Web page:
On Thursday night in Los Angeles, it all begins again. The Bills take on the defending champion Rams in the nationally televised NFL opener on NBC, carrying the weight of expectations that accompanies the role of Super Bowl favorite.

It’s a heavy burden for a team that didn’t even reach the AFC title game a year ago. But if not for those fateful 13 seconds in Kansas City, they might have won it a year ago. They’re the chic choice among the oddsmakers, and many media, to hoist the Lombardi Trophy on Feb. 12.

Not since the height of the Super Bowl years have the Bills been in this lofty a spot at the start of a season. They were the odds-on favorite to win it all in 1991, the year after they went to the big game for the first time and lost to the Giants.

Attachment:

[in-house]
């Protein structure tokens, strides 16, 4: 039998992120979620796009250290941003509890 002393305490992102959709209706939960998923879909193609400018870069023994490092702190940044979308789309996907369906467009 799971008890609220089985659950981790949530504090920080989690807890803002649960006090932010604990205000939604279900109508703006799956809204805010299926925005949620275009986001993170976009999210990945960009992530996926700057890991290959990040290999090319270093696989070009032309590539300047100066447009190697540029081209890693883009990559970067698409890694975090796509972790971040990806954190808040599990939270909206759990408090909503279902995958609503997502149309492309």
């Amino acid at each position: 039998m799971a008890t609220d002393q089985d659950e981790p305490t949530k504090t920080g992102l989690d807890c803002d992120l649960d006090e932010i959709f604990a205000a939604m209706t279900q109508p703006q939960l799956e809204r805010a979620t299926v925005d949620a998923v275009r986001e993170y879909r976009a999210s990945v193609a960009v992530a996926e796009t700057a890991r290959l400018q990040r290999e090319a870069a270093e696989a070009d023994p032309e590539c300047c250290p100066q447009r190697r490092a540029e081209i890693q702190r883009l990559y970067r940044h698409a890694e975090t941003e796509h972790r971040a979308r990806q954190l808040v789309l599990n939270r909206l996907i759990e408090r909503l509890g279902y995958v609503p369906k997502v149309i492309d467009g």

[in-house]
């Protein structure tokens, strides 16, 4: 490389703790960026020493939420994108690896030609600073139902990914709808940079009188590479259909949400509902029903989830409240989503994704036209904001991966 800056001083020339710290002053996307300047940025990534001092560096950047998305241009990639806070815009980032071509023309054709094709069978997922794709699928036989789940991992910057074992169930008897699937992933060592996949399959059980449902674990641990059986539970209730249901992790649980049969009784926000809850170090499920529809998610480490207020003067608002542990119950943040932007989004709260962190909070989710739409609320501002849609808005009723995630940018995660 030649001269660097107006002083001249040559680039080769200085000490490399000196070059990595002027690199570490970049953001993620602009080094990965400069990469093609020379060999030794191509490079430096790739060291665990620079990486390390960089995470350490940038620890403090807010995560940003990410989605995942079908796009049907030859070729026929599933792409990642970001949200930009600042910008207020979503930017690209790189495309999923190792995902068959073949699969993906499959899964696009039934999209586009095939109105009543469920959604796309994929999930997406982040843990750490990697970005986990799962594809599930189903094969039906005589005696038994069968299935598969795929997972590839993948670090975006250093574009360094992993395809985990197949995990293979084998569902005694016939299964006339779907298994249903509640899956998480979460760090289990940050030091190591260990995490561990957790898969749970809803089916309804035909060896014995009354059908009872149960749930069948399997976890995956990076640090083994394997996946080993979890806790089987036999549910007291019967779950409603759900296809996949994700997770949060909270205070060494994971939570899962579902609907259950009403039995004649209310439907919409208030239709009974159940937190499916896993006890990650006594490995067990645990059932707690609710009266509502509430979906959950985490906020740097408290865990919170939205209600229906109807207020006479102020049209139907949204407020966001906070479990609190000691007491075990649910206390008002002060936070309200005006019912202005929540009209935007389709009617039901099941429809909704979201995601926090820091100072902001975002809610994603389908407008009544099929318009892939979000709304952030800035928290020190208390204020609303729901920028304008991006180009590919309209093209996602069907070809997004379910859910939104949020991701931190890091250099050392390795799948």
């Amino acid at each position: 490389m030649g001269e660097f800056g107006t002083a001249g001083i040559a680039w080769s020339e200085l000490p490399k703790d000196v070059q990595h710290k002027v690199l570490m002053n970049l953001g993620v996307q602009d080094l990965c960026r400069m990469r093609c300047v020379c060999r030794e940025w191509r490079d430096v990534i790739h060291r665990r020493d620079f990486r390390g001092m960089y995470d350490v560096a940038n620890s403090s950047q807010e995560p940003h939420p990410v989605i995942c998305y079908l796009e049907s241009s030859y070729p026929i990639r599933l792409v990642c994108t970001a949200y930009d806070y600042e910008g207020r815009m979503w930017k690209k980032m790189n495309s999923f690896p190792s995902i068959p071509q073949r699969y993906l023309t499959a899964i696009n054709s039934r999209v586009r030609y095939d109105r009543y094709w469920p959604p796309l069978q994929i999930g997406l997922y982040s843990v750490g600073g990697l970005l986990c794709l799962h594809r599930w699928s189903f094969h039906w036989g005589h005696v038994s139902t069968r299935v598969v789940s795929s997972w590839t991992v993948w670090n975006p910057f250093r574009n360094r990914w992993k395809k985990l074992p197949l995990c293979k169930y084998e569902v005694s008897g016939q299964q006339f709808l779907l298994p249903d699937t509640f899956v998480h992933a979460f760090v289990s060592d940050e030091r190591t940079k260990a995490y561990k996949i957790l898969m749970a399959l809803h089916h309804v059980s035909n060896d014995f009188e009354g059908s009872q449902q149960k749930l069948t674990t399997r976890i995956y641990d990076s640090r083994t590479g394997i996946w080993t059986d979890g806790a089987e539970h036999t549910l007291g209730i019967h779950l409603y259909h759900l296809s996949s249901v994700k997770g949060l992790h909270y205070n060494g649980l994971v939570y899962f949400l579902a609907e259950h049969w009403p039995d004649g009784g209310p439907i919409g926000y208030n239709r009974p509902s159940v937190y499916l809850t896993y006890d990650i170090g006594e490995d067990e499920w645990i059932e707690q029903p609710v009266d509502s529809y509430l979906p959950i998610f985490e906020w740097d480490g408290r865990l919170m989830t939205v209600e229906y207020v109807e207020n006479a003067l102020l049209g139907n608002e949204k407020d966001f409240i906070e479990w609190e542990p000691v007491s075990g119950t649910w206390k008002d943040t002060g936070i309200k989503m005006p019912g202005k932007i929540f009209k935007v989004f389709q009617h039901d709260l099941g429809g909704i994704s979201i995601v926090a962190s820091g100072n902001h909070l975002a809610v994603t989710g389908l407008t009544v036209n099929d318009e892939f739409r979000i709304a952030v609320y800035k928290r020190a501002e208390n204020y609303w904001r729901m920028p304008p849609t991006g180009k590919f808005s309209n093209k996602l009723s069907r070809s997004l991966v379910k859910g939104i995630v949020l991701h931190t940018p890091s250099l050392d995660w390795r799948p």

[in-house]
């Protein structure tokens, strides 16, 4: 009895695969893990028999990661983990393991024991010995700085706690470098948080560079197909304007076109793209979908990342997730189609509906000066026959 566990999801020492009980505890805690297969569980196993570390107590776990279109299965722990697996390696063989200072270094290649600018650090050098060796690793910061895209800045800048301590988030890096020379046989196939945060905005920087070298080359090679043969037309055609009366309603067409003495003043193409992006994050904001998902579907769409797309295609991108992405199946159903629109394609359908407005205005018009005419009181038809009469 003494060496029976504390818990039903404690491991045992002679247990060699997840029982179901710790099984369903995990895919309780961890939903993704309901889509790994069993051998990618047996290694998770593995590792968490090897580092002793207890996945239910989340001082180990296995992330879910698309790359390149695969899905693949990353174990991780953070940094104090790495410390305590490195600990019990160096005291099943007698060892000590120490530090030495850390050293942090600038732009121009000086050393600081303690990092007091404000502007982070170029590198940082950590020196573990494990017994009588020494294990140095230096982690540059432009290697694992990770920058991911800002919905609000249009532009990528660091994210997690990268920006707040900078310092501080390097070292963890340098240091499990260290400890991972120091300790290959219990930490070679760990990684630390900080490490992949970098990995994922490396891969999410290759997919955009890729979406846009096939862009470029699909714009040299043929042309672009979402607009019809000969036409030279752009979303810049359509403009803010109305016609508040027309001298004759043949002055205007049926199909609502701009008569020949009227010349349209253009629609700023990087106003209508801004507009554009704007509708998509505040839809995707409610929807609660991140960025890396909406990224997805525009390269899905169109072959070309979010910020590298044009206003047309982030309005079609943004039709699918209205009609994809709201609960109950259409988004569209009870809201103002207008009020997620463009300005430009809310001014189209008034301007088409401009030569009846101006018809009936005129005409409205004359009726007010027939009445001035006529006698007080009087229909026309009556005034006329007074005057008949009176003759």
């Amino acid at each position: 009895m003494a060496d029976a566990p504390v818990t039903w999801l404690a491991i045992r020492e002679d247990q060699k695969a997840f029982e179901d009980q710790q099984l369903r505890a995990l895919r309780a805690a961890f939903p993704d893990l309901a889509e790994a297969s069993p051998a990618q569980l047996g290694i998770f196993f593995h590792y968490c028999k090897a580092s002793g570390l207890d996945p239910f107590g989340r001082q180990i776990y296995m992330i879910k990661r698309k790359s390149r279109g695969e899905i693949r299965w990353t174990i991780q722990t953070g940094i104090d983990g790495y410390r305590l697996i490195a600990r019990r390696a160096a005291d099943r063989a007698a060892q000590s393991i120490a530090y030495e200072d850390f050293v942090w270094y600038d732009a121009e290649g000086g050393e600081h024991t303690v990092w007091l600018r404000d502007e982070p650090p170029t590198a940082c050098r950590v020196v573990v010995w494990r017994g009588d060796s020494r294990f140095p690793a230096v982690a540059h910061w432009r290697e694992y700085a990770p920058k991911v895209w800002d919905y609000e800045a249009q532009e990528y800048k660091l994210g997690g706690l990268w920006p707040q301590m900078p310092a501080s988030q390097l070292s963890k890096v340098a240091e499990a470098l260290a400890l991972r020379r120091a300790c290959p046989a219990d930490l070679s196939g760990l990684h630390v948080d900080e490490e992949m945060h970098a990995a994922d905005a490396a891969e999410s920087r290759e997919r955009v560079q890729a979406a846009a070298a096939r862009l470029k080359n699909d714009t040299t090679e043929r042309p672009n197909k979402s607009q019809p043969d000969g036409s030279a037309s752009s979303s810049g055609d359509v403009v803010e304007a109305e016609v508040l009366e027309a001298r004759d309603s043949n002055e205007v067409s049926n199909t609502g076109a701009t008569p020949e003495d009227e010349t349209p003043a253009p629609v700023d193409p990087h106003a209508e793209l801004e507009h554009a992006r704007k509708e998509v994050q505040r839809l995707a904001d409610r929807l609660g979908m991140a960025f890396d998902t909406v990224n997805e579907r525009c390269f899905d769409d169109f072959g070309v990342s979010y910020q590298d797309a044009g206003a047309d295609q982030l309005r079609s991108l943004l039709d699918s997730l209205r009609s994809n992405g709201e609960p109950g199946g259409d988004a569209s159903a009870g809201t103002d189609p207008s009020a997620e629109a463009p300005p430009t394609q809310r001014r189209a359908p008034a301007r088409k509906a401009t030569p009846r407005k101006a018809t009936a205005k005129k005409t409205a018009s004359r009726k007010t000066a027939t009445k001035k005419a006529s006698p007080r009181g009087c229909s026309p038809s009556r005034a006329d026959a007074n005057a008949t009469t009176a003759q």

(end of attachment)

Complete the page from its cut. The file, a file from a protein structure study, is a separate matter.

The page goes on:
Those were heady times, as older fans can attest. It wasn’t that long after the steel plants closed, with people eager to preserve Buffalo’s identity as a vibrant and relevant city. The Bills were a vehicle for Talkin’ Proud, a psychic connection to the big-time as the region lost population.

The fans didn’t identify as a Bills Mafia, or dive through tables in the parking lot. But the fan base was frenzied and fervent back in those days. I remember all the Zubaz pants, and the roar of 80,000 fans at Rich Stadium, the wild scenes in the bars when they played on Monday nights.